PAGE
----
Along the way, she watches Audubon as he pins his birds in order to make perfect drawings. Celeste rescues and befriends one of his birds, Cornelius. In an effort to find him food, she is swept in a storm, looses her way, meets Lafayette, and learns the value of friendship. The story’s adventures and subtle lessons never let up.
The sequel is equally fascinating. Celeste unexpectedly leaves the plantation in a bale of cotton packed on a wagon. She ends up on a riverboat and meets old Rosebud the dog. When the riverboat became snagged by tree limbs under water, it sinks, and Celeste must save herself. With the help of a turtle she makes it to shore, and her adventures begin. After befriending squirrels and beavers, she is finding how to survive in the woods. While she sleeps in a hickory tree, along comes a boy with an axe, young Abe Lincoln. He sees Celeste, smiles, and takes her home.
Celeste helps Abe with his many chores, and also helps him to learn how to read and to write. From the book Abe borrowed that became ruined, to her many forest friends secretly helping Abe, the book is full of adventures. Celeste must decide where home really is. She has come from a plantation to a riverboat to the woods, making friends along the way. What will she choose to do? I highly recommend these books, for Henry Cole’s delightful writing and storytelling, and for the history they tell.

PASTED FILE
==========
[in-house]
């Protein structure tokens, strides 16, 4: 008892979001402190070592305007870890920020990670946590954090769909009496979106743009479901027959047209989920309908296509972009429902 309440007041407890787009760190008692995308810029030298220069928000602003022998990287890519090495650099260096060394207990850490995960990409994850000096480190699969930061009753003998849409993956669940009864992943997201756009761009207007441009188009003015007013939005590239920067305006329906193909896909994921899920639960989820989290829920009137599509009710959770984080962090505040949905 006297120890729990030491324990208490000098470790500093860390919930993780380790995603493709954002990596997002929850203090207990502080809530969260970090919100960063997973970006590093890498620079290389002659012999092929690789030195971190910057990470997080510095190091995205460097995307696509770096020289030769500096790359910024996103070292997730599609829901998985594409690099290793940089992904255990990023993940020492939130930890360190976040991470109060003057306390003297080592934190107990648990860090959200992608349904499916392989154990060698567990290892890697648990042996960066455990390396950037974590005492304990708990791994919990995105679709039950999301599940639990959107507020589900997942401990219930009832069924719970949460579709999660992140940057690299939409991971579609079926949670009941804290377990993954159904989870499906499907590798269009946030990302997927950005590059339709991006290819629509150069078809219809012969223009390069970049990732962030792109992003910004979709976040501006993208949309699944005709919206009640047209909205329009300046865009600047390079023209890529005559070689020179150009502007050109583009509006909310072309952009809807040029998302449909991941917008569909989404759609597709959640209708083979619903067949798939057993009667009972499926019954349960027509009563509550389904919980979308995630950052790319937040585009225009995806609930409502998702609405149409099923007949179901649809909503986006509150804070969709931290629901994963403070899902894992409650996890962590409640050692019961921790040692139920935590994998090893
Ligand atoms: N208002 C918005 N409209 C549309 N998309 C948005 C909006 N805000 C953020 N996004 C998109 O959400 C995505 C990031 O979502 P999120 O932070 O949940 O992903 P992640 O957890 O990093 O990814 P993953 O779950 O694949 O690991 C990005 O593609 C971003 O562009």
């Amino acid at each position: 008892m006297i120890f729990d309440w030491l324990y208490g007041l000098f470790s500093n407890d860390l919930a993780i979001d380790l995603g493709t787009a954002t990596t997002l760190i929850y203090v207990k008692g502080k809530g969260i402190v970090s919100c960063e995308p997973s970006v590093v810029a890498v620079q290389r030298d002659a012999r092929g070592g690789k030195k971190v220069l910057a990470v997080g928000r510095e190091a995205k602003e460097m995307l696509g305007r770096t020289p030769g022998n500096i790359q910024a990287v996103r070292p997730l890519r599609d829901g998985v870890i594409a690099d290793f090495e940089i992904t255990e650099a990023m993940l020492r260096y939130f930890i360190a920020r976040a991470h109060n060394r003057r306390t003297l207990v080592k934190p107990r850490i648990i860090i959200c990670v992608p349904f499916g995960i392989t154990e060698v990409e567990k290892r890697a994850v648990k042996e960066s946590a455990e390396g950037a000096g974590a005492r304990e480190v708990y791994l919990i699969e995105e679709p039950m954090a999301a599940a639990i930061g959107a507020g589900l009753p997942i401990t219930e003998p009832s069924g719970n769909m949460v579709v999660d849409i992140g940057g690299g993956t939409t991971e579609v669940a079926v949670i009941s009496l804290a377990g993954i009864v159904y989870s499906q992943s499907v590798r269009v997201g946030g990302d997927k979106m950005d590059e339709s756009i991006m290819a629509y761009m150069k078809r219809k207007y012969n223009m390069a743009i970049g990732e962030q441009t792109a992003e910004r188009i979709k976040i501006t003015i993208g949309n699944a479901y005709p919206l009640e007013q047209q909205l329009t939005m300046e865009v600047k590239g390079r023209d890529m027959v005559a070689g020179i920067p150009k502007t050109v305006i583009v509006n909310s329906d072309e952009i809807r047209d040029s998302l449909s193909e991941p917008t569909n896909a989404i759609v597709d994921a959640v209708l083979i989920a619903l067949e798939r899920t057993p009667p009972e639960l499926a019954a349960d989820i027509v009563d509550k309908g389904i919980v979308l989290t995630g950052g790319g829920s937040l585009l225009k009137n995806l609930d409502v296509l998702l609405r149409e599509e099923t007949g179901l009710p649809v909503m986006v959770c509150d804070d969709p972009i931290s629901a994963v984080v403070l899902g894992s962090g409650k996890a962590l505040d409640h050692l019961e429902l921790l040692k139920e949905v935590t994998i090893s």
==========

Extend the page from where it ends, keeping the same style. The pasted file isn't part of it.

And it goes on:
Amanda in Alberta, by Darlene Foster
Amanda lives in Calgary, Canada. Her life is in cowboy country and the rugged, beautiful lands of Alberta – prairies, badlands, and the rockies. Amanda’s best friend, Leah, lives in England, and comes to Alberta to visit Amanda.
Amanda and Leah see the Calgary Stampede (a rodeo), go on a cattle drive, visit Buffalo Jump, and the dinosaur museum. These adventures are intertwined with a mystery- Amanda finds a stone, which people seem to want, one cowboy in particular. Amanda is curious about the markings on the stone and is determined to learn more. She is the modern day Nancy Drew, and her sleuthing proves to be both dangerous and exciting at times.
Throughout the book, the reader is engrossed in the story, learning about history and Canada, and solving the mystery of the stone. Amanda and Leah have further adventures in Darlene Foster’s outstanding Amanda series. I am looking forward to reading the newest book in the series, Amanda in Holland, and solving a WWII mystery. If you love Nancy Drew, this book and the Amanda series is for you!
Stella Endicott and the Anything-Is-Possible Poem, by Kate DiCamillo